The magnetic field patterns of the three resonance modes are shown in Figs. 4(c)-(e). The intensity is normalized to the magnitude of incident magnetic fields. For the single SRR in ring geometry, its eigen-states have been carefully studied by Zhou et al. [31

31. L. Zhou and S. T. Chui, “Eigenmodes of metallic ring systems: A rigorous approach,” Phys. Rev. B 74(3), 035419 (2006). [CrossRef]

]. Different eigen-states of SRRs can be excited under several polarization cases (that isk// z^, E// x^; k//z^, E// x^; k// y^, E// z^; k// x^, E// z^). Here the magnetic field enhancement effect of “mode 1” and “mode 3” is larger than 10, and the “mode 2” has only 5 times enhancement. To understand it, we need to analysis the induced current distributions of the three modes which can be demonstrated by simulation just like the cases shown in Figs. 4(f)-(h). For “mode 1”, the magnetic responses of the induced currents are parallel, so the magnetic strength is very strong and the transmission dip is the deepest. For “mode 2”, the magnetic response of the induced currents will be destructive inside the ring and constructive outside the ring. And electric response along x direction are introduced by the air gap. For “mode 3”, it also have electric and magnetic response simultaneously. Finally, we need to emphasize that when the metal film gets very thin, its response to incident EM waves drops significantly, which may diminish the resonance of a SRR.

4. Summary

In conclusion, we successfully fabricate 3D SRRs by a simple stress-driven assembly method. The tailored 3D SRRs can be constructed through precise arrangement of film parameters of the 2D templates. The radii of curvature of erected arms are decreased with decreasing arm width or film thickness under the same arm length. In addition, we have also observed the tunable characteristic depending on the temperature changes of our SRRs. By means of this strategy, we actually fabricate a new kind of 3D, upright, and tunable metamaterials. Transmittance spectra and magnetic field patterns of the fabricated 3D SRRs are calculated by FEM simulation which demonstrates that both electric and magnetic resonance modes can be excited with x-polarized normal incident wave. A blue-shift of the resonance modes with increasing gap width is investigated in the case of reconfigurable application.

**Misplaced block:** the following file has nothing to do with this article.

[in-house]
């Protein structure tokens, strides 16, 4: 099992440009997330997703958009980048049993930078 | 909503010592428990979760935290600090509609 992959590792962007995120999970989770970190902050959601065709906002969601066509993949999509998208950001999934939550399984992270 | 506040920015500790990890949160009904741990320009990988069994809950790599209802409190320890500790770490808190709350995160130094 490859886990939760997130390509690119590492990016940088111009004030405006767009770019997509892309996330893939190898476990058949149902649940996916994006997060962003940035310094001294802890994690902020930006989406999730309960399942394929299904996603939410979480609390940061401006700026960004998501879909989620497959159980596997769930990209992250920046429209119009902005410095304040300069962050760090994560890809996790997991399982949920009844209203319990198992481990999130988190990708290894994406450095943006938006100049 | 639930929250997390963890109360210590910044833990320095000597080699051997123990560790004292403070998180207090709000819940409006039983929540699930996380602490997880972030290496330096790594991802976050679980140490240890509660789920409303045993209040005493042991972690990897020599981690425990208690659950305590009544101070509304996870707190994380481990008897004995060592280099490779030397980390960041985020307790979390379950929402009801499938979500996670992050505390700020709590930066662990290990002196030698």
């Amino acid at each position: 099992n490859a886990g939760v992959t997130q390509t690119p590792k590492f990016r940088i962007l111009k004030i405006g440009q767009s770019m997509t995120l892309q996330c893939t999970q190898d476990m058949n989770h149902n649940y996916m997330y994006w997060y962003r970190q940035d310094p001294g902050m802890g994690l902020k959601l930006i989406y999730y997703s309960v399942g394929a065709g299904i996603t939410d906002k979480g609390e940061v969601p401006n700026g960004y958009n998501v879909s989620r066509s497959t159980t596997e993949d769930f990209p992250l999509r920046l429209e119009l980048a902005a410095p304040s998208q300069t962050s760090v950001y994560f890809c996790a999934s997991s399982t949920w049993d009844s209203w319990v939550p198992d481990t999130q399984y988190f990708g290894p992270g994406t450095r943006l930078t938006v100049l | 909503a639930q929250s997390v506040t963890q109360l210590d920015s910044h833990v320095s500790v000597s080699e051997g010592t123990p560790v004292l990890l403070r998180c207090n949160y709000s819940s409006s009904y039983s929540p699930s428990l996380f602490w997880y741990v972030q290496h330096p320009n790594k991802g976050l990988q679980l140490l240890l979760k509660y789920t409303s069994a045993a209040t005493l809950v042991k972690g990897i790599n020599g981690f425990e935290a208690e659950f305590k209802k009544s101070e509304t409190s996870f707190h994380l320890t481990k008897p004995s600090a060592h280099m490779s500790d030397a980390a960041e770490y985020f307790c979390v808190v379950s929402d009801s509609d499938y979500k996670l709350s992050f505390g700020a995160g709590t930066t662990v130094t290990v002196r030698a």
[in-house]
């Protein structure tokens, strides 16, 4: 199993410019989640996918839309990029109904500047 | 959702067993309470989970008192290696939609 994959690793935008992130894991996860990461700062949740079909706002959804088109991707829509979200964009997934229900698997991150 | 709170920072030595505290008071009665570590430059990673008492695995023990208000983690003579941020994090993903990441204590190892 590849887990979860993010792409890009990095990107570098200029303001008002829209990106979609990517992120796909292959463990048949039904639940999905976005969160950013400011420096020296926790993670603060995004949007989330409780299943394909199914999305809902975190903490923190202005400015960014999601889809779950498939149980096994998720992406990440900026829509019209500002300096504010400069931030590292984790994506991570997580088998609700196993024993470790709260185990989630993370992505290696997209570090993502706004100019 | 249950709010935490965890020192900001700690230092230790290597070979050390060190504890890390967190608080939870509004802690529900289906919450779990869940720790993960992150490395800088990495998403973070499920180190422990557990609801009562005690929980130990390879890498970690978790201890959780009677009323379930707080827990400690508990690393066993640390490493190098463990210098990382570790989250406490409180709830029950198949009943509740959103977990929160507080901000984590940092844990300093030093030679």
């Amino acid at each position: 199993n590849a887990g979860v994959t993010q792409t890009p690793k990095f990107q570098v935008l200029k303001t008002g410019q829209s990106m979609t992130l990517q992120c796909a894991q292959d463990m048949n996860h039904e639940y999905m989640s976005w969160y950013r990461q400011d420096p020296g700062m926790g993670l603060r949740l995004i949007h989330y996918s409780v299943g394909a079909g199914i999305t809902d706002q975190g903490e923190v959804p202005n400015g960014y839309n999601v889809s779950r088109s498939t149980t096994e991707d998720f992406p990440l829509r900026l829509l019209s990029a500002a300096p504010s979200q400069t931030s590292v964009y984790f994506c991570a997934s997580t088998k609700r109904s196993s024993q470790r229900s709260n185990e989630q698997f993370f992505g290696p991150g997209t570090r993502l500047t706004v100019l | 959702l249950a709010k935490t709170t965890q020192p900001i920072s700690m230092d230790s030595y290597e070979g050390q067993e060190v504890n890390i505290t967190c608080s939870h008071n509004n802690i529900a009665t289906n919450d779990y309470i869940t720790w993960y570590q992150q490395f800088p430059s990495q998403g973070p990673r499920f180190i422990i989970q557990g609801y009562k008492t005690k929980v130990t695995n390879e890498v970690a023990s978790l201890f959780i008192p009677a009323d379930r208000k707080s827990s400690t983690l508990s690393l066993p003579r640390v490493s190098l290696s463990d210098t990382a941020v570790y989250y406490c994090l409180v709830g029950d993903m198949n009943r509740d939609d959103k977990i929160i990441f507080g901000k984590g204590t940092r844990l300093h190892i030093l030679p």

Acknowledgments

The authors thank financial aids from National Science Council, Taiwan under grant numbers 99-2911-I-002-127, 99-2120-M-002-012, 100-2923-M-002-007-MY3 and 100-2120-M-002-008. Authors are grateful to EPSRC, UK and the Royal Society, London, the National Center for Theoretical Sciences, Taipei Office, Molecular Imaging Center of NTU and National Center for High-Performance Computing, Taiwan for their support.

References and links

1.

J. B. Pendry, A. J. Holden, D. J. Robbins, and W. J. Stewart, “Magnetism from conductors and enhanced nonlinear,” IEEE Trans. Microw. Theory Tech. 47(11), 2075–2084 (1999). [CrossRef]

2.

J. Zhou, T. Koschny, M. Kafesaki, E. N. Economou, J. B. Pendry, and C. M. Soukoulis, “Saturation of the magnetic response of split-ring resonators at optical frequencies,” Phys. Rev. Lett. 95(22), 223902 (2005). [CrossRef] [PubMed]

3.

D. R. Smith, W. J. Padilla, D. C. Vier, S. C. Nemat-Nasser, and S. Schultz, “Composite medium with simultaneously negative permeability and permittivity,” Phys. Rev. Lett. 84(18), 4184–4187 (2000). [CrossRef] [PubMed]

4.

V. M. Shalaev, “Optical negative-index metamaterials,” Nat. Photonics 1(1), 41–48 (2007). [CrossRef]

5.

D. R. Smith, J. B. Pendry, and M. C. K. Wiltshire, “Metamaterials and negative refractive index,” Science 305(5685), 788–792 (2004). [CrossRef] [PubMed]

6.

C. Rockstuhl, T. Zentgraf, E. Pshenay-Severin, J. Petschulat, A. Chipouline, J. Kuhl, T. Pertsch, H. Giessen, and F. Lederer, “Optical magnetic responses in three-dimensional metamaterial of upright plasmonic meta-molecules,” Opt. Express 15, 8871–8883 (2007). [CrossRef] [PubMed]

7.

J. B. Pendry, “Negative refraction makes a perfect lens,” Phys. Rev. Lett. 85(18), 3966–3969 (2000). [CrossRef] [PubMed]

8.

N. Fang, H. Lee, C. Sun, and X. Zhang, “Sub-diffraction-limited optical imaging with a silver superlens,” Science 308(5721), 534–537 (2005). [CrossRef] [PubMed]

9.

R. Merlin, “Analytical solution of the almost-perfect-lens problem,” Appl. Phys. Lett. 84(8), 1290–1292 (2004). [CrossRef]

10.

J. B. Jackson and N. J. Halas, “Surface-enhanced Raman scattering on tunable plasmonic nanoparticle substrates,” Proc. Nat. Acad. Sci. U.S.A. 101(52), 17930–17935 (2004). [CrossRef] [PubMed]

11.

C. E. Talley, J. B. Jackson, C. Oubre, N. K. Grady, C. W. Hollars, S. M. Lane, T. R. Huser, P. Nordlander, and N. J. Halas, “Surface-enhanced Raman scattering from individual au nanoparticles and nanoparticle dimer substrates,” Nano Lett. 5(8), 1569–1574 (2005). [CrossRef] [PubMed]

12.

S. Nie and S. R. Emory, “Probing single molecules and single nanoparticles by surface-enhanced Raman scattering,” Science 275(5303), 1102–1106 (1997). [CrossRef] [PubMed]